Friday, 8 January 2016

11 lessons I've learned the hard way from saying what I'm thinking

As an Aussie I really enjoyed this ABC TV documentary where Howard Jacobson traces the footsteps of four of our iconic people Germaine Greer, Barry Humphries, Clive James and Robert Hughes.

I've since thought a lot about a Clive James comment early in the show where he suggested that his early success had a lot to do with just doing what Australian's do naturally i.e. saying what we're thinking.

I think 2016 can be a watershed year for your business and the world in general if more people say what they're thinking. 

There are some traps to avoid to ensure saying what you're thinking has a positive impact. Here are 11 lessons I've learned the hard way from saying what I'm thinking:

1) If your intention is just to get your own way it's likely you won't.

2) There are two fundamental reasons for human conflict; we disagree on the goal or more commonly we disagree on how to achieve it. Invest time and energy in reaching a shared-view about the reason for the goal and once you have that reaching a shared-view about the how will be much easier.

3) Speaking when angry or frustrated is never a good idea.

4) There's a time and a place to say what you're thinking. Choose when very carefully.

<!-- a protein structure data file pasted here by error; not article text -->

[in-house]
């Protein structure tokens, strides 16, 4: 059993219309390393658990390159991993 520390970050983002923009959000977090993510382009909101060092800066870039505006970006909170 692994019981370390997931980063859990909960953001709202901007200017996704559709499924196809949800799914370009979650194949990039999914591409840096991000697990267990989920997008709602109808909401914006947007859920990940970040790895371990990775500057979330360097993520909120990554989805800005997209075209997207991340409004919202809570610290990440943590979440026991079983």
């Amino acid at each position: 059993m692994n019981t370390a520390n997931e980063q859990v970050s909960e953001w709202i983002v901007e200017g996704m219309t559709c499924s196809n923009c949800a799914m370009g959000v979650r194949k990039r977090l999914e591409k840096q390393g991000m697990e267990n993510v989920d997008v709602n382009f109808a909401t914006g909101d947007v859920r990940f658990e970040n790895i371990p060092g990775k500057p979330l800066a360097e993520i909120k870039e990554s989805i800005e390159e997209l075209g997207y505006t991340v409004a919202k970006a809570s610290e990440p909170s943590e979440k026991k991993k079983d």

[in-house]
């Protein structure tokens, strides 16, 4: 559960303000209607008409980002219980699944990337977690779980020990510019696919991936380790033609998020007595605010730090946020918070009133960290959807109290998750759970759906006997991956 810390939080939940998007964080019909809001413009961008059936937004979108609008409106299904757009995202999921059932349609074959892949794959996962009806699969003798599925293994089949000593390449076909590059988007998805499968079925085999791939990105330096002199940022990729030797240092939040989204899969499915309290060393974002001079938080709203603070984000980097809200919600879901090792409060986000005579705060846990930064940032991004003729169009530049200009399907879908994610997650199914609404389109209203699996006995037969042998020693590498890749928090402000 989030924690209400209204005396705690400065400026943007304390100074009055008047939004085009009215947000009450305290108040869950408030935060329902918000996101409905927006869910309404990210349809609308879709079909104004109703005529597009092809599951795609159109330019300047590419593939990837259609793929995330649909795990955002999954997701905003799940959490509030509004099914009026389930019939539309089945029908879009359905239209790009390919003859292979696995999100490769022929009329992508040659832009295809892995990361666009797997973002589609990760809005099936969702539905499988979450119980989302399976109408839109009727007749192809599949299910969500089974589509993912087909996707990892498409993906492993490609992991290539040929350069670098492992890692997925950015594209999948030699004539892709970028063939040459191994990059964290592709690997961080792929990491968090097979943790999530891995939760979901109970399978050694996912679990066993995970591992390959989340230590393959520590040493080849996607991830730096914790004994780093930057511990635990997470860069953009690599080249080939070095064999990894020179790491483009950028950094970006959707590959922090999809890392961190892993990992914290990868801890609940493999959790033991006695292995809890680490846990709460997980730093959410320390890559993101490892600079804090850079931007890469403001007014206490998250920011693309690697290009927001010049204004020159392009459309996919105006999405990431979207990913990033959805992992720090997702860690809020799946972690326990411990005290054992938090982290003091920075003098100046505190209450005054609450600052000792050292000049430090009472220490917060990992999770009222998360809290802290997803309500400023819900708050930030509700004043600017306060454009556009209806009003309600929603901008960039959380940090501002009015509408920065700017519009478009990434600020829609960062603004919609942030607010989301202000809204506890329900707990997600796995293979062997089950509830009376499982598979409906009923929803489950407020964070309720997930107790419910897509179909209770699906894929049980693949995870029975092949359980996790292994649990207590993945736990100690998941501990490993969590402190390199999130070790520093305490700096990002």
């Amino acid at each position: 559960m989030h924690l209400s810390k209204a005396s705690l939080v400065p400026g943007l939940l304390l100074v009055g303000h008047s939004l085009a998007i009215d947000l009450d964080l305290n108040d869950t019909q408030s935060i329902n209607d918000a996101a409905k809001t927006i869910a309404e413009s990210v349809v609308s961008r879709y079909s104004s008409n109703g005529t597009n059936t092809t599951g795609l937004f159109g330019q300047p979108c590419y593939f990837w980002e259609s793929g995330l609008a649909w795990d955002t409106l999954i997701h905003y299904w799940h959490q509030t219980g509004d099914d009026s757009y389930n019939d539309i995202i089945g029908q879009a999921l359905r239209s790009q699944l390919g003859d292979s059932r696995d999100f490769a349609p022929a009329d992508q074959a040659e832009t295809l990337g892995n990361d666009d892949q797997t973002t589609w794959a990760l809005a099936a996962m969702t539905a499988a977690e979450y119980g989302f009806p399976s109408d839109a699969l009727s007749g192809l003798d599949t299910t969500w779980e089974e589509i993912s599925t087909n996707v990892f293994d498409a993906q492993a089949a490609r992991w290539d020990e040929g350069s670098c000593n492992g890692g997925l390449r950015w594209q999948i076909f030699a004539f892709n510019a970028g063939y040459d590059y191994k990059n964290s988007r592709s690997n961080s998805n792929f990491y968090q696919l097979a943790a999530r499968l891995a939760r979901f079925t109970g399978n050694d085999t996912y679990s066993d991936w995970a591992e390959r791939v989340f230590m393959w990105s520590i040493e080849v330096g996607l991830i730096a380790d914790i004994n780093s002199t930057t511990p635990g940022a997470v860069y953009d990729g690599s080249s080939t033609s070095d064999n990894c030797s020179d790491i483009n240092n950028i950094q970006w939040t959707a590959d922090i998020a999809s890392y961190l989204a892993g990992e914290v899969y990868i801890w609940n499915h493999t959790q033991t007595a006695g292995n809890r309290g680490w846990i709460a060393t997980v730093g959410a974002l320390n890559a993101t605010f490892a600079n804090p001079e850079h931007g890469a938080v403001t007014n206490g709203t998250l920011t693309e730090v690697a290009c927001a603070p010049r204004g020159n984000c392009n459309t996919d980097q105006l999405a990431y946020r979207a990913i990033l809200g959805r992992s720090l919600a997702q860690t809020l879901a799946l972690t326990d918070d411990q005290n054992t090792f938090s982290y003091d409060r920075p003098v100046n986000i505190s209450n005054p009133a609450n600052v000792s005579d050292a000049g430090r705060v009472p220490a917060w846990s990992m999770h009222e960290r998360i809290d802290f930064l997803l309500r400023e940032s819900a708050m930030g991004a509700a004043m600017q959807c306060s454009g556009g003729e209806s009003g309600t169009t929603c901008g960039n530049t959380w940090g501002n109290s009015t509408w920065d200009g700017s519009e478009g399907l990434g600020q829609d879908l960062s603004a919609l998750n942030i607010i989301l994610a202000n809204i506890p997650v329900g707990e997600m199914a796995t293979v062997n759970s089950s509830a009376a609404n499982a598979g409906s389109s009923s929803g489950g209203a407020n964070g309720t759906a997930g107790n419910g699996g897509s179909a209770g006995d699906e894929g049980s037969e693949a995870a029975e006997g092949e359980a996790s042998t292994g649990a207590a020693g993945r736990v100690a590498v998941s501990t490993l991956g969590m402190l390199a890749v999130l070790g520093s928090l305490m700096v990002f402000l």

5) The best people to name elephants in the room are insiders. Encourage people in private and help them with how they will share their feelings and thoughts on the problem/challenge.

6) There are cultural and personal boundaries. Understand where the lines are and don't cross them.

7) Short term wins are of little value if they lead to long term loss.

8) Communicating well is more about how you say something that what you're saying.

9) Humour is a key ingredient for good communication particularly humour that is self-depreciating.

10) Being candid without being convivial risks what you're saying being taken the wrong way.

11) It's essential to always check-in with people to ensure message you sent was received as intended. This is best preceded by checking in with others to make sure you received their message as they intended.

Be remarkable.
Ian


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